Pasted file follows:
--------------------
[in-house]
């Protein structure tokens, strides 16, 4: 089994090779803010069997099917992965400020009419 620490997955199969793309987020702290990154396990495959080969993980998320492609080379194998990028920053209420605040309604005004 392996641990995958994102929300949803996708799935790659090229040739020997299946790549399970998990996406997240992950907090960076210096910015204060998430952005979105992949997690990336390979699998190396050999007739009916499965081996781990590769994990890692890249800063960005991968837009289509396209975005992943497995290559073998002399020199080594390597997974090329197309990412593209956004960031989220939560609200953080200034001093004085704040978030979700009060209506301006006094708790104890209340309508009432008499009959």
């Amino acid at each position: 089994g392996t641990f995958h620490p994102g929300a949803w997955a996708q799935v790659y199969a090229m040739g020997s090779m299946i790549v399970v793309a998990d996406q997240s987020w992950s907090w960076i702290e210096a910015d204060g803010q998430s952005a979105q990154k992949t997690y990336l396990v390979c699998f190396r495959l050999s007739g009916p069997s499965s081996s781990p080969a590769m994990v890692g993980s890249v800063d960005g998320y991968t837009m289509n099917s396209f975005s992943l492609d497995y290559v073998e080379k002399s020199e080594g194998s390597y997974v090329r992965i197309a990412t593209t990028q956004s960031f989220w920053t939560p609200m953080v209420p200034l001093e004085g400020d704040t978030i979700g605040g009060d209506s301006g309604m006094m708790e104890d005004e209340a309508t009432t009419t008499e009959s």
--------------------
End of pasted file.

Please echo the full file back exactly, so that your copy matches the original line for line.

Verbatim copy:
[in-house]
């Protein structure tokens, strides 16, 4: 089994090779803010069997099917992965400020009419 620490997955199969793309987020702290990154396990495959080969993980998320492609080379194998990028920053209420605040309604005004 392996641990995958994102929300949803996708799935790659090229040739020997299946790549399970998990996406997240992950907090960076210096910015204060998430952005979105992949997690990336390979699998190396050999007739009916499965081996781990590769994990890692890249800063960005991968837009289509396209975005992943497995290559073998002399020199080594390597997974090329197309990412593209956004960031989220939560609200953080200034001093004085704040978030979700009060209506301006006094708790104890209340309508009432008499009959």
């Amino acid at each position: 089994g392996t641990f995958h620490p994102g929300a949803w997955a996708q799935v790659y199969a090229m040739g020997s090779m299946i790549v399970v793309a998990d996406q997240s987020w992950s907090w960076i702290e210096a910015d204060g803010q998430s952005a979105q990154k992949t997690y990336l396990v390979c699998f190396r495959l050999s007739g009916p069997s499965s081996s781990p080969a590769m994990v890692g993980s890249v800063d960005g998320y991968t837009m289509n099917s396209f975005s992943l492609d497995y290559v073998e080379k002399s020199e080594g194998s390597y997974v090329r992965i197309a990412t593209t990028q956004s960031f989220w920053t939560p609200m953080v209420p200034l001093e004085g400020d704040t978030i979700g605040g009060d209506s301006g309604m006094m708790e104890d005004e209340a309508t009432t009419t008499e009959s």